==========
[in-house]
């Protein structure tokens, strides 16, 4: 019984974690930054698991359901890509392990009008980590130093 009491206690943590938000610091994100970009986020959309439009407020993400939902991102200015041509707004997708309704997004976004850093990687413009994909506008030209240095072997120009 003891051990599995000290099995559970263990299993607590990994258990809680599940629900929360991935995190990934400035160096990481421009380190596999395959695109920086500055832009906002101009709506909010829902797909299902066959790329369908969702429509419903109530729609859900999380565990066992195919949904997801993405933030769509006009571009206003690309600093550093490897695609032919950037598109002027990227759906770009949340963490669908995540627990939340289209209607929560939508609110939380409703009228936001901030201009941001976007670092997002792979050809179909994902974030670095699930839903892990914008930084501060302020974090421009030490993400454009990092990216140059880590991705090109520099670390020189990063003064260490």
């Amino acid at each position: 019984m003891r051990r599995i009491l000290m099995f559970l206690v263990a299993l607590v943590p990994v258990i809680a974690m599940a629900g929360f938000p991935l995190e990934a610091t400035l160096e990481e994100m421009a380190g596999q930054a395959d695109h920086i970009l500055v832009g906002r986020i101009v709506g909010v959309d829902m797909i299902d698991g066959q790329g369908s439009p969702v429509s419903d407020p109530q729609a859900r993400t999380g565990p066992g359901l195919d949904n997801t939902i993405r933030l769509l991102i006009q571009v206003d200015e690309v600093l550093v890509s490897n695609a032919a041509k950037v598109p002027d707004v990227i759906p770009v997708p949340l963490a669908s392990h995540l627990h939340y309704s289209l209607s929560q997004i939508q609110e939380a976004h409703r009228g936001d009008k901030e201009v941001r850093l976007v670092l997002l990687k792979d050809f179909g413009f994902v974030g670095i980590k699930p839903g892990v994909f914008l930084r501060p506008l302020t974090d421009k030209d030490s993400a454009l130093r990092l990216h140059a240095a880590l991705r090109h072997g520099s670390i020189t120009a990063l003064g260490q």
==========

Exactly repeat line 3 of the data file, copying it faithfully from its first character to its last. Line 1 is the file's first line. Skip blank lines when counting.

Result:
């Amino acid at each position: 019984m003891r051990r599995i009491l000290m099995f559970l206690v263990a299993l607590v943590p990994v258990i809680a974690m599940a629900g929360f938000p991935l995190e990934a610091t400035l160096e990481e994100m421009a380190g596999q930054a395959d695109h920086i970009l500055v832009g906002r986020i101009v709506g909010v959309d829902m797909i299902d698991g066959q790329g369908s439009p969702v429509s419903d407020p109530q729609a859900r993400t999380g565990p066992g359901l195919d949904n997801t939902i993405r933030l769509l991102i006009q571009v206003d200015e690309v600093l550093v890509s490897n695609a032919a041509k950037v598109p002027d707004v990227i759906p770009v997708p949340l963490a669908s392990h995540l627990h939340y309704s289209l209607s929560q997004i939508q609110e939380a976004h409703r009228g936001d009008k901030e201009v941001r850093l976007v670092l997002l990687k792979d050809f179909g413009f994902v974030g670095i980590k699930p839903g892990v994909f914008l930084r501060p506008l302020t974090d421009k030209d030490s993400a454009l130093r990092l990216h140059a240095a880590l991705r090109h072997g520099s670390i020189t120009a990063l003064g260490q």